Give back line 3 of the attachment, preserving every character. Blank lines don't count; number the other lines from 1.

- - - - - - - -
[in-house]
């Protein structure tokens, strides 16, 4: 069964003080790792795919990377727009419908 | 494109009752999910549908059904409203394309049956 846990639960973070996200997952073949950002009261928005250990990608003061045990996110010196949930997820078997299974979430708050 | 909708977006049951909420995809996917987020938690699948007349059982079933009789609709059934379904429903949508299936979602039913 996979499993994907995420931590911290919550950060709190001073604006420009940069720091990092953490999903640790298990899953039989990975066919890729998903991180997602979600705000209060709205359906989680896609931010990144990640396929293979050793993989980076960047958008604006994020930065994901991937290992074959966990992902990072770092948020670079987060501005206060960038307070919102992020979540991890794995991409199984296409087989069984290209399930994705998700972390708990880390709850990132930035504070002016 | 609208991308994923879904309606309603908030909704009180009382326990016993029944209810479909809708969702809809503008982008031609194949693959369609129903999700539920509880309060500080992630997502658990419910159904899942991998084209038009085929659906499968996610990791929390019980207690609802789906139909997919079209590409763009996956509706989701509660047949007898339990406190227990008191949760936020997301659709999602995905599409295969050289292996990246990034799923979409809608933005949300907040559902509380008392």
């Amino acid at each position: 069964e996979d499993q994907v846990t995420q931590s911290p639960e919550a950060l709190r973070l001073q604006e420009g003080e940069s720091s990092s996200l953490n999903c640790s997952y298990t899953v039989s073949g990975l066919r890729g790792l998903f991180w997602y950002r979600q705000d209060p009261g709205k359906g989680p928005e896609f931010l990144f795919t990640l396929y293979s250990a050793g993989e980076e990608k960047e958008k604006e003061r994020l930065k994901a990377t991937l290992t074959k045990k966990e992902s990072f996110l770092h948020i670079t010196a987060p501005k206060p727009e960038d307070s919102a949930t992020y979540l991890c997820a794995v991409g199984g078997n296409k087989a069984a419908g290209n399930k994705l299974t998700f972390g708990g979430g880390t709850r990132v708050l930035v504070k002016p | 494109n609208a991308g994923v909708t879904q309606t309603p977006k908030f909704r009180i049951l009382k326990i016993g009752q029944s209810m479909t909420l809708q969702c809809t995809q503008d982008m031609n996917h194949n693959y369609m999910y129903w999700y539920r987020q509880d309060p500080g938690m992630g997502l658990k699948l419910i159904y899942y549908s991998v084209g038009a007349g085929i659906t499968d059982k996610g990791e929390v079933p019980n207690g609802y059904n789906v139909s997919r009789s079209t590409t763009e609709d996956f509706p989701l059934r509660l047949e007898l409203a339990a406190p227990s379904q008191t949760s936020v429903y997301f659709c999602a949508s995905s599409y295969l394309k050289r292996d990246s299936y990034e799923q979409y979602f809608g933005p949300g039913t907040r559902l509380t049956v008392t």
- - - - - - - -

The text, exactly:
């Amino acid at each position: 069964e996979d499993q994907v846990t995420q931590s911290p639960e919550a950060l709190r973070l001073q604006e420009g003080e940069s720091s990092s996200l953490n999903c640790s997952y298990t899953v039989s073949g990975l066919r890729g790792l998903f991180w997602y950002r979600q705000d209060p009261g709205k359906g989680p928005e896609f931010l990144f795919t990640l396929y293979s250990a050793g993989e980076e990608k960047e958008k604006e003061r994020l930065k994901a990377t991937l290992t074959k045990k966990e992902s990072f996110l770092h948020i670079t010196a987060p501005k206060p727009e960038d307070s919102a949930t992020y979540l991890c997820a794995v991409g199984g078997n296409k087989a069984a419908g290209n399930k994705l299974t998700f972390g708990g979430g880390t709850r990132v708050l930035v504070k002016p | 494109n609208a991308g994923v909708t879904q309606t309603p977006k908030f909704r009180i049951l009382k326990i016993g009752q029944s209810m479909t909420l809708q969702c809809t995809q503008d982008m031609n996917h194949n693959y369609m999910y129903w999700y539920r987020q509880d309060p500080g938690m992630g997502l658990k699948l419910i159904y899942y549908s991998v084209g038009a007349g085929i659906t499968d059982k996610g990791e929390v079933p019980n207690g609802y059904n789906v139909s997919r009789s079209t590409t763009e609709d996956f509706p989701l059934r509660l047949e007898l409203a339990a406190p227990s379904q008191t949760s936020v429903y997301f659709c999602a949508s995905s599409y295969l394309k050289r292996d990246s299936y990034e799923q979409y979602f809608g933005p949300g039913t907040r559902l509380t049956v008392t």